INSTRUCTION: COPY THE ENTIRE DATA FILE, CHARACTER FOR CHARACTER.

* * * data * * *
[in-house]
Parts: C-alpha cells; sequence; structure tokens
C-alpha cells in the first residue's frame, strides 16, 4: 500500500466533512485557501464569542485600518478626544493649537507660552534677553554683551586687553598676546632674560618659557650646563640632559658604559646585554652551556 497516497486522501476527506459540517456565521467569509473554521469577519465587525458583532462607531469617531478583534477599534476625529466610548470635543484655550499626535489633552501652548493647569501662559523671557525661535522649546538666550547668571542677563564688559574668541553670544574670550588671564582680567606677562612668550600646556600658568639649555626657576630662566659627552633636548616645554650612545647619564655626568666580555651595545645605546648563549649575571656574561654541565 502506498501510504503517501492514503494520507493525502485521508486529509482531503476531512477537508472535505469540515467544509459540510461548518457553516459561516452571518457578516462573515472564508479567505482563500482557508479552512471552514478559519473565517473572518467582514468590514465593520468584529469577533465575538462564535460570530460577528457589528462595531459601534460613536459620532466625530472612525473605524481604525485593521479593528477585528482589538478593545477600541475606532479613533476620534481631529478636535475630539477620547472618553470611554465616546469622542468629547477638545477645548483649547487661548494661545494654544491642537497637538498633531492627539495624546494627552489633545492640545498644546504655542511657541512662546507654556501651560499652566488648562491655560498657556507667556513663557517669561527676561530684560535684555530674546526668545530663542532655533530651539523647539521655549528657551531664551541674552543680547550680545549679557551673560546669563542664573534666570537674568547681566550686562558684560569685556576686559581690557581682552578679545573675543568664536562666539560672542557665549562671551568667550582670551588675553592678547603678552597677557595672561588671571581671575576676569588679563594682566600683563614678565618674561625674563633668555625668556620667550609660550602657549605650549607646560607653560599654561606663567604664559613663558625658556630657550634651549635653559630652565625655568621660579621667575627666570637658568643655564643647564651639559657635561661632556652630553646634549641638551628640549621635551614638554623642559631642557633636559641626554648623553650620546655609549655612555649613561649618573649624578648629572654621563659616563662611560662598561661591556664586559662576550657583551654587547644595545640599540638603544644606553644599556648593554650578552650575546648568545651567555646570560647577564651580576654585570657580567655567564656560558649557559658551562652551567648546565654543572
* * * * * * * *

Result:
[in-house]
Parts: C-alpha cells; sequence; structure tokens
C-alpha cells in the first residue's frame, strides 16, 4: 500500500466533512485557501464569542485600518478626544493649537507660552534677553554683551586687553598676546632674560618659557650646563640632559658604559646585554652551556 497516497486522501476527506459540517456565521467569509473554521469577519465587525458583532462607531469617531478583534477599534476625529466610548470635543484655550499626535489633552501652548493647569501662559523671557525661535522649546538666550547668571542677563564688559574668541553670544574670550588671564582680567606677562612668550600646556600658568639649555626657576630662566659627552633636548616645554650612545647619564655626568666580555651595545645605546648563549649575571656574561654541565 502506498501510504503517501492514503494520507493525502485521508486529509482531503476531512477537508472535505469540515467544509459540510461548518457553516459561516452571518457578516462573515472564508479567505482563500482557508479552512471552514478559519473565517473572518467582514468590514465593520468584529469577533465575538462564535460570530460577528457589528462595531459601534460613536459620532466625530472612525473605524481604525485593521479593528477585528482589538478593545477600541475606532479613533476620534481631529478636535475630539477620547472618553470611554465616546469622542468629547477638545477645548483649547487661548494661545494654544491642537497637538498633531492627539495624546494627552489633545492640545498644546504655542511657541512662546507654556501651560499652566488648562491655560498657556507667556513663557517669561527676561530684560535684555530674546526668545530663542532655533530651539523647539521655549528657551531664551541674552543680547550680545549679557551673560546669563542664573534666570537674568547681566550686562558684560569685556576686559581690557581682552578679545573675543568664536562666539560672542557665549562671551568667550582670551588675553592678547603678552597677557595672561588671571581671575576676569588679563594682566600683563614678565618674561625674563633668555625668556620667550609660550602657549605650549607646560607653560599654561606663567604664559613663558625658556630657550634651549635653559630652565625655568621660579621667575627666570637658568643655564643647564651639559657635561661632556652630553646634549641638551628640549621635551614638554623642559631642557633636559641626554648623553650620546655609549655612555649613561649618573649624578648629572654621563659616563662611560662598561661591556664586559662576550657583551654587547644595545640599540638603544644606553644599556648593554650578552650575546648568545651567555646570560647577564651580576654585570657580567655567564656560558649557559658551562652551567648546565654543572